Farewell Discourses

Posted by Thaddaeus.

John 14: 1-12


Jesus said to his disciples: “Do not let your hearts be troubled.  You have faith in God; have faith also in me.  In my Father’s house there are many dwelling places.  If there were not, would I have told you that I am going to prepare a place for you?  And if I go and prepare a place for you, I will come back again and take you to myself, so that where I am you also may be.  Where I am going you know the way.”  Thomas said to him, “Master, we do not know where you are going; how can we know the way?”  Jesus said to him, I am the way and the truth and the life.  No one comes to the Father except through me.  If you know me, then you will also know my Father.  From now on you do know him and have seen him.”  Philip said to him, “Master, show us the Father, and that will be enough for us.”  Jesus said to him, “Have I been with you for so long a time and you still do not know me, Philip?  Whoever has seen me has seen the Father.  How can you say, ‘Show us the Father’?  Do you not believe that I am in the Father and the Father is in me?  The words that I speak to you I do not speak on my own.  The Father who dwells in me is doing his works.  Believe me that I am in the Father and the Father is in me, or else, believe because of the works themselves.  Amen, amen, I say to you, whoever believes in me will do the works that I do, and will do greater ones than these, because I am going to the Father.”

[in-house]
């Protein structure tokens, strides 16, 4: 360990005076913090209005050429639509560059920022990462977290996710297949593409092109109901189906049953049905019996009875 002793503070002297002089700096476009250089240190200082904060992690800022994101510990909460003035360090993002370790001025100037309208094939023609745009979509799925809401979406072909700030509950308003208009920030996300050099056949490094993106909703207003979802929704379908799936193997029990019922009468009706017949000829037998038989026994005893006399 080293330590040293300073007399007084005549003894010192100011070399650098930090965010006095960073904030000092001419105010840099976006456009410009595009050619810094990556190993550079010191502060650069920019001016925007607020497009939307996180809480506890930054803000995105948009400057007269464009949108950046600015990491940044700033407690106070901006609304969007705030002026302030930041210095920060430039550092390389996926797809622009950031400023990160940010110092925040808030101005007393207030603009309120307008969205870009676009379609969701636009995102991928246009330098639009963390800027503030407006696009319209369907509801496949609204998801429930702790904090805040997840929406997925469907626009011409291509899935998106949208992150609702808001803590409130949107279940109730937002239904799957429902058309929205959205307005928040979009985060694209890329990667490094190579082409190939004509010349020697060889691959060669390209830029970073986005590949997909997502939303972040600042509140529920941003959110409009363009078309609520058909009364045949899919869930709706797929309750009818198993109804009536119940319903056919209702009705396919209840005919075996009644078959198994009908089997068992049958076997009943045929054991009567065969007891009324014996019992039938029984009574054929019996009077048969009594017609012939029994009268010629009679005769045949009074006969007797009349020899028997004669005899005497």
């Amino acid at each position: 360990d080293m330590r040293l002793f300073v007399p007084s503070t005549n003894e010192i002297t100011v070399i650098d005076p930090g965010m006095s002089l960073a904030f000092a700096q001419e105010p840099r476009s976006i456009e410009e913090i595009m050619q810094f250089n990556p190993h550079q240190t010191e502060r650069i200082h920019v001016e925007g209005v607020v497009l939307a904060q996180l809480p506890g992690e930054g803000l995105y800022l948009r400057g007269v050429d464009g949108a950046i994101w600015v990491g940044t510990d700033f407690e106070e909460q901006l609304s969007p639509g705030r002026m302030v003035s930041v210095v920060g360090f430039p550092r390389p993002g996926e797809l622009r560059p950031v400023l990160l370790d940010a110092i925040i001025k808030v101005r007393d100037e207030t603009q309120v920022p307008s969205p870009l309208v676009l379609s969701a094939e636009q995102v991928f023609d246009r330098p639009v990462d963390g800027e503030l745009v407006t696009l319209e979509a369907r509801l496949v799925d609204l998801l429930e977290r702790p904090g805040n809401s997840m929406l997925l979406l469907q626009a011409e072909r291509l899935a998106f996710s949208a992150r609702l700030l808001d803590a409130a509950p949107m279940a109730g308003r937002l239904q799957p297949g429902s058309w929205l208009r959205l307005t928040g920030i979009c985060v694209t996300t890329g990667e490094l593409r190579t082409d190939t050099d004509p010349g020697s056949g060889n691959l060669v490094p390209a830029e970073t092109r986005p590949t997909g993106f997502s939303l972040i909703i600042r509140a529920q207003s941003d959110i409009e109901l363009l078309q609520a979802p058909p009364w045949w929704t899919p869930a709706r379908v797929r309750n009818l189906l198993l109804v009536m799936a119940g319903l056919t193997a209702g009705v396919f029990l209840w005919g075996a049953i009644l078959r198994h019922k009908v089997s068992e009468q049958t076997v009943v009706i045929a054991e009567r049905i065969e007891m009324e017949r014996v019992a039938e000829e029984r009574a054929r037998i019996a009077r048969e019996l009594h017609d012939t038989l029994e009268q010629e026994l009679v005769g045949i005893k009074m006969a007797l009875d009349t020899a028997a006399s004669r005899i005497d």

Background:  In 325 CE, the Church Fathers gather at the Council of Nicaea to decide the correct theological correlation between the Father and the Son.  They decide that Jesus is homoosious (Gk., “of the same substance”) with the Father.  The Latin translation is consubstantialem (Eng., “consubstantial”).  This literally means that Jesus is “of the same substance” as the Father.  This theological principle is the basis for the new translation of the Roman Missal in 2011.  It used to read that Jesus is “one in being with the Father,”  but “one in being” is not as precise [metaphysically speaking] as “consubstantial.”  Therefore, the Creed now makes it clear, Jesus and the Father are of the same substance.  A substance called God.  In other words, as sons and daughters we are consubstantial with our parents.  A substance called human.  We are not consubstantial with God since we are not of the same substance as God.


The Farewell Discourses:  Yet, the Nicene Creed does not use consubstantial in reference to the Holy Spirit.  Is that an oversight?  Is the Holy Spirit consubstantial with the Father and the Son?  Of course.  The Holy Spirit is the Lord and Giver of life and was not the subject of the Arian Heresy, which the Church Fathers gather to clarify at the Council of Nicaea. This has more to do with the historical development of the Nicene Creed.  The nature of the Holy Spirit was not in question; rather the nature of Jesus was in question.  Arian Heresy professed that Jesus was more than a man, but less than a God.  Not co-essential with the Father and not co-eternal among other things.  Conversely, we believe the Son of God exists from before all ages.  He became Incarnate and took on a human nature through Mary, the Mother of God, according to His Manhood.  By the nature of His Manhood, Jesus becomes consubstantial with mankind.